Do you ever delay or avoid things you need to do because they seem overwhelming or uncertain? You can make progress on these things by using mini-tasks.
Here’s how it works:
A mini-task is a task that is so small you couldn’t make it any smaller without being silly about it. Calling a supplier to ask a specific question would be a good example of a mini-task.
In general, mini-tasks take 15 minutes or less to accomplish.
This time management technique addresses one of the most common causes of delay on larger projects: uncertainty about where to get started. For example, writing a book is a sequence of achievable tasks, but people frequently have a difficult time even getting started on such a seemingly huge project.
Sometimes it is not possible to plan a project or task from beginning to end. There may be too much uncertainty to be able to predict it from the beginning. However, you can develop a list for what is known to be done. As you progress, you’ll be able to see further down the path and keep iterating. Then it is about how to address that list efficiently and effectively.
A good rule of is that if the thought of completing the to do list or things on it, fills you with dread, you might feel less daunted if you break your process down into smaller tasks.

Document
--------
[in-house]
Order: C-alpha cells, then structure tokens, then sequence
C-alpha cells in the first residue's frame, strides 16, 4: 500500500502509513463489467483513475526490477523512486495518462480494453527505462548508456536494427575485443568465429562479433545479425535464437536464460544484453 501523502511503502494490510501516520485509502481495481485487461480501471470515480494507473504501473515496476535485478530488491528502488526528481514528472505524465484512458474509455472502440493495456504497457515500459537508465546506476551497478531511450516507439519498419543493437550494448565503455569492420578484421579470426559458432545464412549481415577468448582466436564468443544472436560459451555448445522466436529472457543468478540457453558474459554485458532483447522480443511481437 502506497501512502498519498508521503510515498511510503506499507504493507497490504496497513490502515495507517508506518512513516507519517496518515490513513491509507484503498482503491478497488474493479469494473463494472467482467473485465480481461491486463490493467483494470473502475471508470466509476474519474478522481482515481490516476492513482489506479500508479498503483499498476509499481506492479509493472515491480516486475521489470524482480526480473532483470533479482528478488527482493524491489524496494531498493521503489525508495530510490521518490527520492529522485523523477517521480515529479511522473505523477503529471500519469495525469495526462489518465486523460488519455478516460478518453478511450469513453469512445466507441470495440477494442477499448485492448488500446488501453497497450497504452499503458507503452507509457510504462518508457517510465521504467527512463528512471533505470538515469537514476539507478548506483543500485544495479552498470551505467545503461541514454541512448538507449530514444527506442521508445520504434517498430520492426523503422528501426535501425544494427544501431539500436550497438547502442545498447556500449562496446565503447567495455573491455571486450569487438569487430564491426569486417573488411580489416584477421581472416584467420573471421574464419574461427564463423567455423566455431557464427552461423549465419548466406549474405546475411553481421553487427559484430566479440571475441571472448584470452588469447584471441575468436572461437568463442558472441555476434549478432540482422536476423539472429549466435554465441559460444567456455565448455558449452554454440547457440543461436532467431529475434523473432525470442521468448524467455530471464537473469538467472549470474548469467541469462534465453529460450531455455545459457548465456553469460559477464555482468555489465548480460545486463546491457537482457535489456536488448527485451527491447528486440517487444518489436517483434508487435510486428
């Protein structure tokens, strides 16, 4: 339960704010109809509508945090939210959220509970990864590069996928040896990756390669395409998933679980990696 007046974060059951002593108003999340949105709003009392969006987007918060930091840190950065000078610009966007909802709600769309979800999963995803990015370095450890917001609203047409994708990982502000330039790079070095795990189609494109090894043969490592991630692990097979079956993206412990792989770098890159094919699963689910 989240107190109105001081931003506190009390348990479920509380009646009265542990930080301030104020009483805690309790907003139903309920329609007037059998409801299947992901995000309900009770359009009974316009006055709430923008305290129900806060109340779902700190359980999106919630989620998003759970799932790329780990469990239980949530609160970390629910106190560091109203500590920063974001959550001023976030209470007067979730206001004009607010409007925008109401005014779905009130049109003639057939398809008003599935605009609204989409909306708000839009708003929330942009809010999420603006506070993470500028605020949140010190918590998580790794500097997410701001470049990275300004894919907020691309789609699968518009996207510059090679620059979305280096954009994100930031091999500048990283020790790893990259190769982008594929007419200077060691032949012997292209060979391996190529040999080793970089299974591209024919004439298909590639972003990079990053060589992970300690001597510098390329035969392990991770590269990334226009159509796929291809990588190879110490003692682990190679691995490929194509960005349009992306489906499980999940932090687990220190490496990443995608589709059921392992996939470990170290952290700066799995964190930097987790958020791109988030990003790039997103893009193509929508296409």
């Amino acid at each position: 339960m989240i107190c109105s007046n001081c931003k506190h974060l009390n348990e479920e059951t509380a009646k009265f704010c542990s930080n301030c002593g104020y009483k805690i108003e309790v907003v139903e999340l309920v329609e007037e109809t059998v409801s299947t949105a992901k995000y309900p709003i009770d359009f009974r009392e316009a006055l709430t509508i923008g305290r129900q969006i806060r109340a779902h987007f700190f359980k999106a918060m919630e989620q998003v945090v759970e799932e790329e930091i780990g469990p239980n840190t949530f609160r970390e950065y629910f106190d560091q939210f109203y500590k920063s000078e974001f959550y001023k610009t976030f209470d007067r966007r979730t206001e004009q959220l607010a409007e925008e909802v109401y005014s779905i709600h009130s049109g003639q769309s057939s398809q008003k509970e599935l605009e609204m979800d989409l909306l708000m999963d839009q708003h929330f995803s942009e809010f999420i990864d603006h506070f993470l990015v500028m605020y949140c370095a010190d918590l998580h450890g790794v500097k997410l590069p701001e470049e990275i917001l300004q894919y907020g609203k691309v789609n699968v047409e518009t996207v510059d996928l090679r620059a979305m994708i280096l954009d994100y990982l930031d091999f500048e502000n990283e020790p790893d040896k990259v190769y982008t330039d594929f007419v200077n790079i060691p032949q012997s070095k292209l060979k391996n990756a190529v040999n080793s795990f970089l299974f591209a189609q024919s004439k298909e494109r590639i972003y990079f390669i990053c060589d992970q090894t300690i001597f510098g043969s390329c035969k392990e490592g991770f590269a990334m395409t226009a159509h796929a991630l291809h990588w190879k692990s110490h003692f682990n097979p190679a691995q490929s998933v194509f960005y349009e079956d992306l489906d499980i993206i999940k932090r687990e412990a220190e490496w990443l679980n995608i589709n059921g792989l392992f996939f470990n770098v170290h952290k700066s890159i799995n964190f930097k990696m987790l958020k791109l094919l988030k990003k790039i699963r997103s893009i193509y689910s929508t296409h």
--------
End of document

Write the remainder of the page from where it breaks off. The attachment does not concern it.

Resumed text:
How to use mini-tasks in planning your day
Previously, I have written about making lists and this is at the heart of getting mini-tasks to work for you. Give the following a try for a few weeks.
Near the end of each working day, make your to do list you need to do for the following day. Then think about which of those to dos you would most likely avoid because of uncertainty or seems too big to accomplish. Focus on those to dos and break them down into mini tasks and put those mini-tasks on your to do list instead. None of the mini-tasks should take a lot of time or be so complex that you’re hesitant to complete the step.
By breaking things down into simple, small, and manageable components, you’re much less likely to avoid things that need to get done.
Word of caution about mini-tasks
Firstly, don’t create them to give you a false sense of busyness, make sure they relate back to the bigger goal or projects that have been stagnating or difficult to keep moving.
Secondly, they should only be used to support your to-do list, not replace it, otherwise you will get lost in the weeds and wonder why you were doing all these mini-tasks.
In summary, don’t let things you don’t know stop you from getting things done. Keep moving forward by taking a couple of minutes to plan at the end of each day. Recongise this planning with the realisation that sometimes we don’t want to do things and we therefore avoid them. Use mini-tasks, remember these should take no more than 15 minutes, to confront those things you have been avoiding and develop the winning mindset of completion.